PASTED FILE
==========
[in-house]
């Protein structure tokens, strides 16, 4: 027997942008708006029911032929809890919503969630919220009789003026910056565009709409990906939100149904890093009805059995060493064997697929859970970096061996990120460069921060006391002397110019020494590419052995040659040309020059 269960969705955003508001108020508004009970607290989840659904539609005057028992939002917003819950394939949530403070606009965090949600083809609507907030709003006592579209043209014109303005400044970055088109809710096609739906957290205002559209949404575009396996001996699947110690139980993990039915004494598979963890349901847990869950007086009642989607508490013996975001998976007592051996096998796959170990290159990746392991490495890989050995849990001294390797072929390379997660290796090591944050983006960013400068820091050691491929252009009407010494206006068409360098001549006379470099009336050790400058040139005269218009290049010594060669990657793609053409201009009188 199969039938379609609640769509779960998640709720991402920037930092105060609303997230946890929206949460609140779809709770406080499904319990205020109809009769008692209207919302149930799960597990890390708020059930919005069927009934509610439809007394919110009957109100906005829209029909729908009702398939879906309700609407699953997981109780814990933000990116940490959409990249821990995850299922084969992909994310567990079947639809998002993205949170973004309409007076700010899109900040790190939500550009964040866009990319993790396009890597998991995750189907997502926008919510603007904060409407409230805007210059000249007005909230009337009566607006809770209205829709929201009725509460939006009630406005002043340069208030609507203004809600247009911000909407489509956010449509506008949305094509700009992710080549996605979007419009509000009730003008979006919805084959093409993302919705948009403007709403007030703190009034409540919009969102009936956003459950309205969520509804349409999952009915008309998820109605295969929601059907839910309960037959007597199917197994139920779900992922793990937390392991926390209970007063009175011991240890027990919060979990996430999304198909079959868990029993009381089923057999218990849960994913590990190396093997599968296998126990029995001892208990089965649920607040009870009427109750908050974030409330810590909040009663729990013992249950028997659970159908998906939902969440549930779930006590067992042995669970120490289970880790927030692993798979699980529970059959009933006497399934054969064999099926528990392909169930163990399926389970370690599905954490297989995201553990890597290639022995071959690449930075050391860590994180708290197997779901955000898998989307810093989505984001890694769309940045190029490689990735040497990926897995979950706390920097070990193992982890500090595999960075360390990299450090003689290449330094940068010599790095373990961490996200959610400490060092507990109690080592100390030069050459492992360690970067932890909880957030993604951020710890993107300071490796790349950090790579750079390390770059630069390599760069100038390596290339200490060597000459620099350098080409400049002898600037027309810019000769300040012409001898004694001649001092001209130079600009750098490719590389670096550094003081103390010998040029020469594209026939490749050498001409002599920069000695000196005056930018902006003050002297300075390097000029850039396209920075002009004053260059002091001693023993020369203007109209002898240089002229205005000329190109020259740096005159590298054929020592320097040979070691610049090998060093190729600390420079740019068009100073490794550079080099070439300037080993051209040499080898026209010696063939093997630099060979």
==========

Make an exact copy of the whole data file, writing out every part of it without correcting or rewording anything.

[in-house]
């Protein structure tokens, strides 16, 4: 027997942008708006029911032929809890919503969630919220009789003026910056565009709409990906939100149904890093009805059995060493064997697929859970970096061996990120460069921060006391002397110019020494590419052995040659040309020059 269960969705955003508001108020508004009970607290989840659904539609005057028992939002917003819950394939949530403070606009965090949600083809609507907030709003006592579209043209014109303005400044970055088109809710096609739906957290205002559209949404575009396996001996699947110690139980993990039915004494598979963890349901847990869950007086009642989607508490013996975001998976007592051996096998796959170990290159990746392991490495890989050995849990001294390797072929390379997660290796090591944050983006960013400068820091050691491929252009009407010494206006068409360098001549006379470099009336050790400058040139005269218009290049010594060669990657793609053409201009009188 199969039938379609609640769509779960998640709720991402920037930092105060609303997230946890929206949460609140779809709770406080499904319990205020109809009769008692209207919302149930799960597990890390708020059930919005069927009934509610439809007394919110009957109100906005829209029909729908009702398939879906309700609407699953997981109780814990933000990116940490959409990249821990995850299922084969992909994310567990079947639809998002993205949170973004309409007076700010899109900040790190939500550009964040866009990319993790396009890597998991995750189907997502926008919510603007904060409407409230805007210059000249007005909230009337009566607006809770209205829709929201009725509460939006009630406005002043340069208030609507203004809600247009911000909407489509956010449509506008949305094509700009992710080549996605979007419009509000009730003008979006919805084959093409993302919705948009403007709403007030703190009034409540919009969102009936956003459950309205969520509804349409999952009915008309998820109605295969929601059907839910309960037959007597199917197994139920779900992922793990937390392991926390209970007063009175011991240890027990919060979990996430999304198909079959868990029993009381089923057999218990849960994913590990190396093997599968296998126990029995001892208990089965649920607040009870009427109750908050974030409330810590909040009663729990013992249950028997659970159908998906939902969440549930779930006590067992042995669970120490289970880790927030692993798979699980529970059959009933006497399934054969064999099926528990392909169930163990399926389970370690599905954490297989995201553990890597290639022995071959690449930075050391860590994180708290197997779901955000898998989307810093989505984001890694769309940045190029490689990735040497990926897995979950706390920097070990193992982890500090595999960075360390990299450090003689290449330094940068010599790095373990961490996200959610400490060092507990109690080592100390030069050459492992360690970067932890909880957030993604951020710890993107300071490796790349950090790579750079390390770059630069390599760069100038390596290339200490060597000459620099350098080409400049002898600037027309810019000769300040012409001898004694001649001092001209130079600009750098490719590389670096550094003081103390010998040029020469594209026939490749050498001409002599920069000695000196005056930018902006003050002297300075390097000029850039396209920075002009004053260059002091001693023993020369203007109209002898240089002229205005000329190109020259740096005159590298054929020592320097040979070691610049090998060093190729600390420079740019068009100073490794550079080099070439300037080993051209040499080898026209010696063939093997630099060979």